Coping with miscarriage: ‘It’s never less sad. But the sadness shifts – still visible but not overwhelming anymore’

How do you ever recover from miscarriage? Will it ever hurt less? Yes, says Charli, who miscarried 2 years ago: the sadness is still there but it doesn't take your breath away all day...

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Miscarriage hurts. We all feel it in different ways, and maybe to different degrees, but it hurts. And it can take time – probably more time than we think – for that hurt to fade from something all-consuming to something we’re better able to cope with.

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That’s certainly how it’s felt for Charli Hatton, 36, an educational psychologist who lives in east London with her husband. She had a miscarriage 2 years ago.

This is Charli’s story…

“We started trying for a baby in 2017, when I was 34. And we hadn’t been trying for long before I got pregnant.

“In April, when I was 9 weeks pregnant, I suddenly had terrible cramps. After a few anxious hours, the cramps seemed to pass. But later, I started bleeding and so we rushed to A&E.

“I remember the day in snapshots: the blood; the pain; the blurry medical staff; the apologies; the confirmation of our fears; the silent darkness of the final scan to show that my uterus – which had once been full of promise – was now ’empty’; the sobbing; the body-shaking cries that were both mine and not mine.

I was in my body and also outside of it. Simultaneously raw and numb. The sadness overwhelmed me. I dwelled in the grief

“But after two weeks, I returned to work.  And, once my periods returned, I began to try again. At that point, I thought I was OK.

“I was certain that I had fallen pregnant again, 6 weeks later. I was wrong. Our mind and body can work together to play tricks on us.

“When my period unexpectedly came, I was completely crushed. The sight of unwanted blood took me back to that awful day in April. I muddled through the day at work and left in a blur.

“I gradually found myself spiralling into a mixture of activity and inertia. The sadness and numbness returned. I didn’t realise how unwell I was becoming. I felt so unlike myself.

“I completely compartmentalised everything: I sucked in all my feelings and went to work, had meetings with parents who were really struggling with their children who had additional needs, and then I would leave again. I used to cry in between my meetings.

“I kept working and pushing myself until I was forced to take time off to rest and recover.

“I don’t want to tell anyone how to feel but, when I miscarried, I lost all of the things I’d hoped for that baby.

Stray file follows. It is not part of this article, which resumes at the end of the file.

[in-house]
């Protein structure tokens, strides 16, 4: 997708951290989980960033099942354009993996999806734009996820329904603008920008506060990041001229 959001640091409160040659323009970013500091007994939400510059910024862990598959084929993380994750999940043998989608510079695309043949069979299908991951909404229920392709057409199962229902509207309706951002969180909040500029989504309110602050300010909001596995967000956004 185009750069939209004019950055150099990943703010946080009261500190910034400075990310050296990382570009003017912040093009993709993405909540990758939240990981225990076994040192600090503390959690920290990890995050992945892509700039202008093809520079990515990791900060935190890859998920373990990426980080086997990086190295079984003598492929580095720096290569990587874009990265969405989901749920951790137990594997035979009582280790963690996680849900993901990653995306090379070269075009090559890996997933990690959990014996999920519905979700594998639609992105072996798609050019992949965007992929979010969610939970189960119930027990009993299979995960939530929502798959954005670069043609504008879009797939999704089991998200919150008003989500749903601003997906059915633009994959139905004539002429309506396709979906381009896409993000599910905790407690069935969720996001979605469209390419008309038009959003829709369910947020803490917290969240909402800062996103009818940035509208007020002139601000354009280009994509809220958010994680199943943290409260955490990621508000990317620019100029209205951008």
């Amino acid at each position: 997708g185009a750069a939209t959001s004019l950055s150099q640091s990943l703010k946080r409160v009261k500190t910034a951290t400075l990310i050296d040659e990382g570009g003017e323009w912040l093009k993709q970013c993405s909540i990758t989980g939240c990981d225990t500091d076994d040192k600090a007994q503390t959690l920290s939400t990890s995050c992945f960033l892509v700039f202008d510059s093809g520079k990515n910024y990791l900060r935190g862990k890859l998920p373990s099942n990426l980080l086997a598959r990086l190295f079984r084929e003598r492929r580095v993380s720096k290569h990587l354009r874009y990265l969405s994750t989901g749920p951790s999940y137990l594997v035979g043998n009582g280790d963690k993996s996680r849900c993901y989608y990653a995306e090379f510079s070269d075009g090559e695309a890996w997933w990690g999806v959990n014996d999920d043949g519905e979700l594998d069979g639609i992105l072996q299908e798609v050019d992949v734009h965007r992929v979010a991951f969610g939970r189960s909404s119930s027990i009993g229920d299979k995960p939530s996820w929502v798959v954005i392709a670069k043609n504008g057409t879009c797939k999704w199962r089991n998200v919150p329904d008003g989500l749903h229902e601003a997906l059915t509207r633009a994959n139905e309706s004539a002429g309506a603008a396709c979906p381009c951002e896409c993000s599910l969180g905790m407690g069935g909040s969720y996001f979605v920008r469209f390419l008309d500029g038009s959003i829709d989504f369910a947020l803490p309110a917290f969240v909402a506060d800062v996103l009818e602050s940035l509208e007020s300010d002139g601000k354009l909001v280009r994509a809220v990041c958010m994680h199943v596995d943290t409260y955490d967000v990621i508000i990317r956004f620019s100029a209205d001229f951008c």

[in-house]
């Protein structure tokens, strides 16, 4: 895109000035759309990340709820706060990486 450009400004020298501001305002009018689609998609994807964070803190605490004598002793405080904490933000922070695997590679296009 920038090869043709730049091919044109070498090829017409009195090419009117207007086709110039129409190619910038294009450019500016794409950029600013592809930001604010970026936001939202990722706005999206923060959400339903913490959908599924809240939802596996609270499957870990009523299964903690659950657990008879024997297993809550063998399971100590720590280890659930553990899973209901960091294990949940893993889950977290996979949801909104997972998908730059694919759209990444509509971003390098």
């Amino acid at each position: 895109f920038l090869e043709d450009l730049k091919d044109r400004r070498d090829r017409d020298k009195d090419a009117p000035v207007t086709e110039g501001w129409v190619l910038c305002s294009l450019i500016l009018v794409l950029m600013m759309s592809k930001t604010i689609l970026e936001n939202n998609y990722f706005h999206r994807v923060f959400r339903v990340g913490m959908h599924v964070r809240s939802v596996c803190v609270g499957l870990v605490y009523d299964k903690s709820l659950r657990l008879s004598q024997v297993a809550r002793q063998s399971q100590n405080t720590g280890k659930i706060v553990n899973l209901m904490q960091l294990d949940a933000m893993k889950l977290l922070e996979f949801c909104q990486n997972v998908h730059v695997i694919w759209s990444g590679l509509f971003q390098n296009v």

I had lost a child, even though they may not have ever lived and breathed outside of me

“You start becoming a parent from the day you find out you’re pregnant. Even though there isn’t a child running around the garden yet, there is in your mind. You don’t fall pregnant and then have no feelings about your pregnancy until you’re given a baby.

“I hadn’t told my two best friends that I was pregnant. I was waiting until the 12-week scan to tell them, with photos of the scan. But then I had to tell them I’d had a miscarriage, which was quite difficult because they didn’t even know I was pregnant in the first place.

When people told me I could try again, I would say, 'I don’t want another one. I want THAT baby'

“I couldn’t function. I had a breakdown when someone said they were pregnant because it felt like it should be my turn, not their turn, that they should get in the queue.

“Before the miscarriage, my husband and I had told different people that we were expecting. I’d told a Tesco delivery driver once. She came back again – after the miscarriage – when only my husband was home and said, ‘How’s it all going with the pregnancy?’ And she was so upset when she found out. I wasn’t there; it would have been really hard for me to hear that. Other people’s sadness is hard.

“Gradually, I did feel better. However, I am changed by this experience. The sadness, which once consumed me, has shifted to the edge of my view. Still just visible, but not overwhelming anymore.

For me – and here comes a Stranger Things reference – miscarrying is a bit like falling into the Upside Down, into this weird parallel universe, one that no one wants to be in. I think people do talk about miscarriage but I think you don’t hear it until you’re in it. You're not alone. We're all out there, but no one sees us until you drop into the Upside Down

“When I miscarried, when I dropped into the Upside Down, all sorts of people – good friends and acquaintances – started sharing their stories with me. They said, ‘Oh, yeah, welcome. It’s not very nice down here. But this is where we are.’

“I wish I’d known that I wasn’t just going to gradually feel better each day. That I was going to have good days and bad days, that I was going to feel OK, and then out of nowhere just drop back again. I’d think I was doing OK, then something would just knock me, completely, out of nowhere.

“It’s never less sad. But it doesn’t stay a sadness that takes your breath away all day every day.

“I still think about it. I still cry about it but I am OK now.”

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